Dr. Nyang -- The Universal Peace Federation is concerned with building a culture of peace. How can the US and the international community deal with the domestic problems in Mali that affects governance, democracy and poverty? We cannot ignore the issue of poverty, nor can we turn our backs on terrorism wherever it exists, including in the US, Spain, or England. We must be very serious about this issue. If you want peace then you must deal with terrorism and it's source, which is poverty.
Mr. Léon Koffi Konan, Counselor, Embassy of Cote D'Ivoire – We have a lot of problems and there is a tendency to wait for the international community to provide the necessary assistance to relieve our problems. I am very grateful to UPF for organizing today's discussion. Regarding the problems in Africa, there is sometimes a quick decision to choose a military solution, but based on my experience, a military solution is not always the best answer. Why? Because after the military process plays out, there are always winners and losers, and sooner or later the losers will seek revenge or want payback.
That is why there is a revolving door of violence in Mali. There are now three different forces occupying the northern part of the country. Mali is a huge nation, and a large part is desert. Finding a military solution to remove those rebel troops will not be easy. They will need a lot of logistical support and human resources. To sum it up, we must implement a multi-pronged strategy that incorporates a military approach and an economic component.
Dr. Nyang – We can agree that we want a Somalia without terrorist groups. But where will those solutions come from? In the past, Nigeria provided aid to Sierra Leone and Liberia. This is Africans helping Africans. Nations then face the choice: send funds or soldiers.
Dr. Betancourt -- Poverty does exist and the enemy is always seeking to take advantage of these social conditions whether it is in Mali, the Middle East, or South America. They are using this vulnerability not with a desire to bring improvement but as an exercise of power. Too often, the West wants to give credibility to our enemies such as with the idea that the suicide bomber believes so much in a cause that he is willing to martyr himself, rather than the reality which is that he is being paid to die. There is an economic incentive being offered that motivates these people. One son will blow himself up so that his parents and siblings will be able to eat for a year. These people are compensated for their sacrifice.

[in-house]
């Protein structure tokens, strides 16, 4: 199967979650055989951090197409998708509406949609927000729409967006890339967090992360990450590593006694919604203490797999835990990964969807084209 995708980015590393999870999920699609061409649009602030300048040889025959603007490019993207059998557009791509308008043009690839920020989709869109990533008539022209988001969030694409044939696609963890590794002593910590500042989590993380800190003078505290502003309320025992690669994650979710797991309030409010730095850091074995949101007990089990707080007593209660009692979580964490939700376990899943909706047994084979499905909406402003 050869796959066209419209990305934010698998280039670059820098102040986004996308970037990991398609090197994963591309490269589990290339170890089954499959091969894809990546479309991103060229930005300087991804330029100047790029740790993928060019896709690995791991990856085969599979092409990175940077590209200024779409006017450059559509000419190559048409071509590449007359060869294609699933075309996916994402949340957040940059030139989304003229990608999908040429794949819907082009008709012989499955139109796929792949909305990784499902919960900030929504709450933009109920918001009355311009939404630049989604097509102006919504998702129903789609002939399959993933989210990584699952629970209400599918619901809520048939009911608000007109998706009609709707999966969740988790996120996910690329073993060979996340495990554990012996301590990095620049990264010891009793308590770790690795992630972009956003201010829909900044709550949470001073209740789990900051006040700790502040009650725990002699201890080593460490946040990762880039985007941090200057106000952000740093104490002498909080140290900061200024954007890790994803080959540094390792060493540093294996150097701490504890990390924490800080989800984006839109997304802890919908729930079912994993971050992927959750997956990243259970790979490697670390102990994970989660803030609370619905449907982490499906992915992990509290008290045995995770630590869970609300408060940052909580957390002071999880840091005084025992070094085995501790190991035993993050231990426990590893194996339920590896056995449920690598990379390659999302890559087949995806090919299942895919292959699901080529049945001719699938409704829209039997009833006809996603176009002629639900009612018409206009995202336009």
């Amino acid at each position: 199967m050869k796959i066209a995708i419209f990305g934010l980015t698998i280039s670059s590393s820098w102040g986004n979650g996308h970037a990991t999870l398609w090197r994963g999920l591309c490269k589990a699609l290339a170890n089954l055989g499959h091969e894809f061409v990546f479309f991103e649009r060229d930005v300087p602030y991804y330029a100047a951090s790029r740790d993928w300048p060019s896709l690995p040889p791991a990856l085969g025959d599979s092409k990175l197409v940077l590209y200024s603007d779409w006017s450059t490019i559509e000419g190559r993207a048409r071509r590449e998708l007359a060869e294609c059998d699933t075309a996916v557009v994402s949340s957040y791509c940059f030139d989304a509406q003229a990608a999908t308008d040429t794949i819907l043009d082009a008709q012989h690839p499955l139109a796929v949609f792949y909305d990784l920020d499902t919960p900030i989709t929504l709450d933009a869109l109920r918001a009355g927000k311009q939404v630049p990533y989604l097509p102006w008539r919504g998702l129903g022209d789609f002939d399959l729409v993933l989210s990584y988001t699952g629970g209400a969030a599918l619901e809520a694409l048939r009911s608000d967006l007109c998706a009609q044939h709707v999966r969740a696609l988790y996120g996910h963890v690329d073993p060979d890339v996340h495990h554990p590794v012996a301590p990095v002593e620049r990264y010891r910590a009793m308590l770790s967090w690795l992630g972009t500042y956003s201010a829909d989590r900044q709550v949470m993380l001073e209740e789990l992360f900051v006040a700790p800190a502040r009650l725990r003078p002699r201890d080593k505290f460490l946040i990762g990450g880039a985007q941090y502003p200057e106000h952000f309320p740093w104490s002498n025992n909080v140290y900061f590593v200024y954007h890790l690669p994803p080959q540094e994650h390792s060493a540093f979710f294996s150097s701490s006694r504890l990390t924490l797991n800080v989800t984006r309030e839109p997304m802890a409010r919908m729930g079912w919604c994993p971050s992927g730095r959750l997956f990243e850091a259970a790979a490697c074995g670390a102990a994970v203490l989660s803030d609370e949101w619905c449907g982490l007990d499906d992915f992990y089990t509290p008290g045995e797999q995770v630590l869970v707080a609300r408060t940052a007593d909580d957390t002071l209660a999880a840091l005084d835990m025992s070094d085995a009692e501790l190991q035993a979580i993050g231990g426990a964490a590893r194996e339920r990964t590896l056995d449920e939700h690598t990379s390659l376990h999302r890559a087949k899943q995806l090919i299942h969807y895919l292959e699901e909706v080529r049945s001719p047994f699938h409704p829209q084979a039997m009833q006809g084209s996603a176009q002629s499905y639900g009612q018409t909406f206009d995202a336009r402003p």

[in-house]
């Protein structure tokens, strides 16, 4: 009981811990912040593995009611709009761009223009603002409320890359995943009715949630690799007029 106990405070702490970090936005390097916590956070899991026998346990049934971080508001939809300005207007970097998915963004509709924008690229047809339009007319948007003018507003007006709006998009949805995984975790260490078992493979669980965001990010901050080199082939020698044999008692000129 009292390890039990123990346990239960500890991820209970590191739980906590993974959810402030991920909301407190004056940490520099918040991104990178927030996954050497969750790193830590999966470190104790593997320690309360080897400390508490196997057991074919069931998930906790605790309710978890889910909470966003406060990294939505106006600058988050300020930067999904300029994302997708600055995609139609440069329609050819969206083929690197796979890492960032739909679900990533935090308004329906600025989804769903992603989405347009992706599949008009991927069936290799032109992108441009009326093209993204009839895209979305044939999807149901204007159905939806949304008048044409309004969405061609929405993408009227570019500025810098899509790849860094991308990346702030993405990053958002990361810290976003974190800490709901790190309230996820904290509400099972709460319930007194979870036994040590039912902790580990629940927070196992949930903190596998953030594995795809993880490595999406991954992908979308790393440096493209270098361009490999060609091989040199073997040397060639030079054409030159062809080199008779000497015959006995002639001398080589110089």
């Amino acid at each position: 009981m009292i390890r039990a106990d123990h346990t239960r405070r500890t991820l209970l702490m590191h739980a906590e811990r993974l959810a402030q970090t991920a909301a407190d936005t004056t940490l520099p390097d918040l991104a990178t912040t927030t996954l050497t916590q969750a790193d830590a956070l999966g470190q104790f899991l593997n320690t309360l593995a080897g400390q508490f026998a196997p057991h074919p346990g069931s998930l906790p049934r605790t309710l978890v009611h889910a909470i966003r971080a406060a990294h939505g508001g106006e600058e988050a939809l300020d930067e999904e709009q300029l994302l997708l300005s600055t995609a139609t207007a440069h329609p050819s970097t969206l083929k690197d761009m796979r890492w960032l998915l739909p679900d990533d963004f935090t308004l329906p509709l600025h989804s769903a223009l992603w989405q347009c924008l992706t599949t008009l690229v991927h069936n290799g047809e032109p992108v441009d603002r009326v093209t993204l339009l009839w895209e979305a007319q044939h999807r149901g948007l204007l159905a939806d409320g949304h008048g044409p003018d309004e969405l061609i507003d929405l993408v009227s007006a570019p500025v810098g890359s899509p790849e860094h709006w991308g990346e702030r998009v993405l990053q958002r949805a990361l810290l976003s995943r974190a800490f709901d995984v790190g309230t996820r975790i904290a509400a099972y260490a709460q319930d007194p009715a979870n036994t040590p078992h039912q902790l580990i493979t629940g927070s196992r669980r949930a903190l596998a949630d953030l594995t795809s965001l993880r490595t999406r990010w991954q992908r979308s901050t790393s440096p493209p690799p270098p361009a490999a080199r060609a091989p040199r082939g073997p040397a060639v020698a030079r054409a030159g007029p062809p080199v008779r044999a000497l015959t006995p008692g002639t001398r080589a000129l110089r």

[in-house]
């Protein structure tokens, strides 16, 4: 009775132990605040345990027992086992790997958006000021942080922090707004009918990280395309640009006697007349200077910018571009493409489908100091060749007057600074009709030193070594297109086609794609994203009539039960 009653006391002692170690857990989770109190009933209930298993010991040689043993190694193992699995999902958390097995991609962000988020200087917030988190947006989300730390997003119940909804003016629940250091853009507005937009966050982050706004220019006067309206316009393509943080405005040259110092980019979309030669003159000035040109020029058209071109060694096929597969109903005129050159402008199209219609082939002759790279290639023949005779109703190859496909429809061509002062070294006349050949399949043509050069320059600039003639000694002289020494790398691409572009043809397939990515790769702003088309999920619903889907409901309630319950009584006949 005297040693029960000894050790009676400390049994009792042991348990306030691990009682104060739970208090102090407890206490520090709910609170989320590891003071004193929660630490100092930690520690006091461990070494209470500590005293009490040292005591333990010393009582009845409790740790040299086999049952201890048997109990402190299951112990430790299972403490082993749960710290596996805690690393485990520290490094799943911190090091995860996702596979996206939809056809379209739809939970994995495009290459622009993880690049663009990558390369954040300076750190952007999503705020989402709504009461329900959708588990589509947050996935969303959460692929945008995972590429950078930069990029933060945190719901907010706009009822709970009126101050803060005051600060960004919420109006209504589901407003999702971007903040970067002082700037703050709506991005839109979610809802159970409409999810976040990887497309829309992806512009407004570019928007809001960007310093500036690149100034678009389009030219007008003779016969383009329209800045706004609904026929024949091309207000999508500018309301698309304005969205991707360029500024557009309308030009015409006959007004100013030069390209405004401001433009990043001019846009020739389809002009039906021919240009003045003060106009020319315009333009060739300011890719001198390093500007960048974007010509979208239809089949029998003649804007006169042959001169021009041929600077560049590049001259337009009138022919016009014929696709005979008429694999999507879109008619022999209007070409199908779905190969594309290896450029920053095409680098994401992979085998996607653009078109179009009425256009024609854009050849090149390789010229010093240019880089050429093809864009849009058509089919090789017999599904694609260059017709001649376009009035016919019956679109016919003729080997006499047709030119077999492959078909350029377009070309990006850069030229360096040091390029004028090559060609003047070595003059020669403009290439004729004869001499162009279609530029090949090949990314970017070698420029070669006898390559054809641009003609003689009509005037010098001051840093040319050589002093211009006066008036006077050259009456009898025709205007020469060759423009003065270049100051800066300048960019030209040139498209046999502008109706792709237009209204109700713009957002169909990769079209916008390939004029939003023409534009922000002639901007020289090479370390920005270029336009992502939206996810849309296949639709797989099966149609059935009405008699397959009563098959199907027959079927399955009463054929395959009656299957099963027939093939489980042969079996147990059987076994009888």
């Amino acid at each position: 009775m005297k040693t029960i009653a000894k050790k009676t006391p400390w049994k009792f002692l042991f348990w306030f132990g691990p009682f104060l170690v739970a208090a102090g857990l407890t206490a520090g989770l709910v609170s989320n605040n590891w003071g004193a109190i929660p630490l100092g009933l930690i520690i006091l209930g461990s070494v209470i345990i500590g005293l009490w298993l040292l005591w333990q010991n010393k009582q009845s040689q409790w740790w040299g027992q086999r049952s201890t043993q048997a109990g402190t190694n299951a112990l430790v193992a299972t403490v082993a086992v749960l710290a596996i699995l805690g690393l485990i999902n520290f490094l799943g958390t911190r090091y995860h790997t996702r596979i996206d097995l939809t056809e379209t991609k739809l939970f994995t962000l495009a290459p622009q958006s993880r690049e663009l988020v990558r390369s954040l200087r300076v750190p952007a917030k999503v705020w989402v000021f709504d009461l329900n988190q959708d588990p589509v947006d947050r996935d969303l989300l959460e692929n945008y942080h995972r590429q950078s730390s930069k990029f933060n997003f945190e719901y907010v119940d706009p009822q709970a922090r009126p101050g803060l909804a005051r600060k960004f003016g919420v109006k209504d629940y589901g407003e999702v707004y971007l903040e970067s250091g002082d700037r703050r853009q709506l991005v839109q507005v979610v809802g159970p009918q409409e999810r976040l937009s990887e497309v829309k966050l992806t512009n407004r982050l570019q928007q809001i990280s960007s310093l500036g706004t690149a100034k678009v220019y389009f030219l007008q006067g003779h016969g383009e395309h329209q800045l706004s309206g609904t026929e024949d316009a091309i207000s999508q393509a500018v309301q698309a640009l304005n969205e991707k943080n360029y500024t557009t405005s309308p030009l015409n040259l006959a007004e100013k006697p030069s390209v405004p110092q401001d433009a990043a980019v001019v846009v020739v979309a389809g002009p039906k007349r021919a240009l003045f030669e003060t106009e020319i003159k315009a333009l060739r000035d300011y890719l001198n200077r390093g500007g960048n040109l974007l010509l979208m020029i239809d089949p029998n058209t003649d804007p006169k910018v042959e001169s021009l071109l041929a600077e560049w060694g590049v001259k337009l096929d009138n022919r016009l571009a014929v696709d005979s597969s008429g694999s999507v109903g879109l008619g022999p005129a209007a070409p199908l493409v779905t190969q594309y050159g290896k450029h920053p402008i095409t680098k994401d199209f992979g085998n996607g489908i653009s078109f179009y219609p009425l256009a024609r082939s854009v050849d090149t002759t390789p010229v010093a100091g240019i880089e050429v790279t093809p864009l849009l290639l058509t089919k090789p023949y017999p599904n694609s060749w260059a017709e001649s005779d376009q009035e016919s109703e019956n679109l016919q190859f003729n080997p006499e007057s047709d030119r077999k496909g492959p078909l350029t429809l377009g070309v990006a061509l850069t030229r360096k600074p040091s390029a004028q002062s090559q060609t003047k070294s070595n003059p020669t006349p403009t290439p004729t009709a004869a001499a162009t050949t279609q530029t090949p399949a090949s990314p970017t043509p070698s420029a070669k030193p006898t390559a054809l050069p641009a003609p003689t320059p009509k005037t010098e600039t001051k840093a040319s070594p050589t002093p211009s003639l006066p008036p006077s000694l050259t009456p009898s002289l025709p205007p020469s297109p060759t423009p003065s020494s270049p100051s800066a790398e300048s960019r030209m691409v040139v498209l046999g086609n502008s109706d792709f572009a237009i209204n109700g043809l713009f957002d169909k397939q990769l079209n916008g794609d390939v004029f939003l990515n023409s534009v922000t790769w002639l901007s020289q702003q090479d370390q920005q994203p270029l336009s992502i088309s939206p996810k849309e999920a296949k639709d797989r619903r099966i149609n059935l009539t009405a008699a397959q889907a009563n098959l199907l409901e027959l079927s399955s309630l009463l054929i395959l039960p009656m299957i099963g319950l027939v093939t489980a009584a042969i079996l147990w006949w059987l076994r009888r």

Deputy Chief Berhe, Embassy of Ethiopia – Military solutions are only part of the solution. There is a political or ideological component that must be dealt with. You don't kill ideas with bullets and bombs. There must be a two-prong approach. Military force when necessary but there must also be a parallel political process to figure out why and how to overcome those challenges. This process cannot be separated. One is not more important than the other. The weakness of the extremist Islamists is that the leaders are following a different standard. They are using religion as a means to convince the followers to believe their reward is in heaven. I don't believe that the leaders themselves believe this. They send some poor guy on a suicide mission but the leaders themselves don't believe it. Look at Osama bin Laden. He was discovered hiding in the ground like an animal. The best way to deal with them is to deprive them of the sympathetic population groups of society because for one reason or another, the alternative vision that they present is a dead end.
On September 26, UN Secretary-General Ban Ki-moon addressed the Sahel issue and outlined the UN's Integrated Regional Strategy:
First, the strategy will help the countries of the Sahel to stem the terrorist threat, fight organized crime and control the proliferation of this will include tackling money laundering and improving border management.
Second, the strategy will promote inclusiveness, conciliation and mediation to decrease tensions within and between countries. Regional forums that bring together government officials, religious leaders, civil society and cross-border communities will be part of the
Third, the strategy will seek to strengthen the short- and long-term ability of communities to cope with extreme climatic conditions and market. This means building regional mechanisms for early warning, disaster risk reduction, livelihood support, and social protection.
Fourth, the strategy will place great emphasis on environmental. The countries of the Sahel need to better regulate their extractive industries, improve water resource management, adapt to climate change and regulate land tenure and access. Harnessing cheap, renewable energy must also be seen as an essential component of any effort to combat environment degradation.
Finalizing and implementing the strategy will require broad consultations with our implementing partners, including regional organizations, bilateral partners and the Member States of the region.
Conclusion -- The problems in the Sahel demand long-term multifaceted solutions. The problems of hunger, flooding, terrorism, corruption, etc., need sustainable solutions. International donor support must continue, and most fundamentally, we cannot give up. Hope must continue. We cannot forget the millions of men, women, and children who need our help.